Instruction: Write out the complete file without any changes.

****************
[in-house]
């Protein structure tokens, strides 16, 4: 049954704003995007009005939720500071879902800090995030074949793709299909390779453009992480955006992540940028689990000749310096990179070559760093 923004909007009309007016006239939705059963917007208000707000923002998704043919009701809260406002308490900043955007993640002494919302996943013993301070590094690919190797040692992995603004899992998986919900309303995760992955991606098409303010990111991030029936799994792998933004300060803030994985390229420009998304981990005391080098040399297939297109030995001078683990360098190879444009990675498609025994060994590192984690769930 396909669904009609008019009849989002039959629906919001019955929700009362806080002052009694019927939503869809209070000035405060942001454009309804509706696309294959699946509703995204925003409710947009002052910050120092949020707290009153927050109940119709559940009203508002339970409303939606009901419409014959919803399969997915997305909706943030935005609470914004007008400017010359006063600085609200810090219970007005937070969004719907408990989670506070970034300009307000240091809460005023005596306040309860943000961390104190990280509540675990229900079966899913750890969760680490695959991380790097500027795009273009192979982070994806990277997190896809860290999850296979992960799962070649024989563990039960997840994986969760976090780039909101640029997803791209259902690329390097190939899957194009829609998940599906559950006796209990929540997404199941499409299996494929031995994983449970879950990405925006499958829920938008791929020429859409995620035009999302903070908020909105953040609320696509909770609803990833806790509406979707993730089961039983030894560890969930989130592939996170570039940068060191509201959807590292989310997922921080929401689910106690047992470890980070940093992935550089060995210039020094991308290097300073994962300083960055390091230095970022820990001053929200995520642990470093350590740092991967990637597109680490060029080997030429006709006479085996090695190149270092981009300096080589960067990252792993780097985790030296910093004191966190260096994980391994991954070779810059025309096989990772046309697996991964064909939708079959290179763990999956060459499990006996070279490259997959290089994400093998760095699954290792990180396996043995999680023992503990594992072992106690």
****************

[in-house]
């Protein structure tokens, strides 16, 4: 049954704003995007009005939720500071879902800090995030074949793709299909390779453009992480955006992540940028689990000749310096990179070559760093 923004909007009309007016006239939705059963917007208000707000923002998704043919009701809260406002308490900043955007993640002494919302996943013993301070590094690919190797040692992995603004899992998986919900309303995760992955991606098409303010990111991030029936799994792998933004300060803030994985390229420009998304981990005391080098040399297939297109030995001078683990360098190879444009990675498609025994060994590192984690769930 396909669904009609008019009849989002039959629906919001019955929700009362806080002052009694019927939503869809209070000035405060942001454009309804509706696309294959699946509703995204925003409710947009002052910050120092949020707290009153927050109940119709559940009203508002339970409303939606009901419409014959919803399969997915997305909706943030935005609470914004007008400017010359006063600085609200810090219970007005937070969004719907408990989670506070970034300009307000240091809460005023005596306040309860943000961390104190990280509540675990229900079966899913750890969760680490695959991380790097500027795009273009192979982070994806990277997190896809860290999850296979992960799962070649024989563990039960997840994986969760976090780039909101640029997803791209259902690329390097190939899957194009829609998940599906559950006796209990929540997404199941499409299996494929031995994983449970879950990405925006499958829920938008791929020429859409995620035009999302903070908020909105953040609320696509909770609803990833806790509406979707993730089961039983030894560890969930989130592939996170570039940068060191509201959807590292989310997922921080929401689910106690047992470890980070940093992935550089060995210039020094991308290097300073994962300083960055390091230095970022820990001053929200995520642990470093350590740092991967990637597109680490060029080997030429006709006479085996090695190149270092981009300096080589960067990252792993780097985790030296910093004191966190260096994980391994991954070779810059025309096989990772046309697996991964064909939708079959290179763990999956060459499990006996070279490259997959290089994400093998760095699954290792990180396996043995999680023992503990594992072992106690």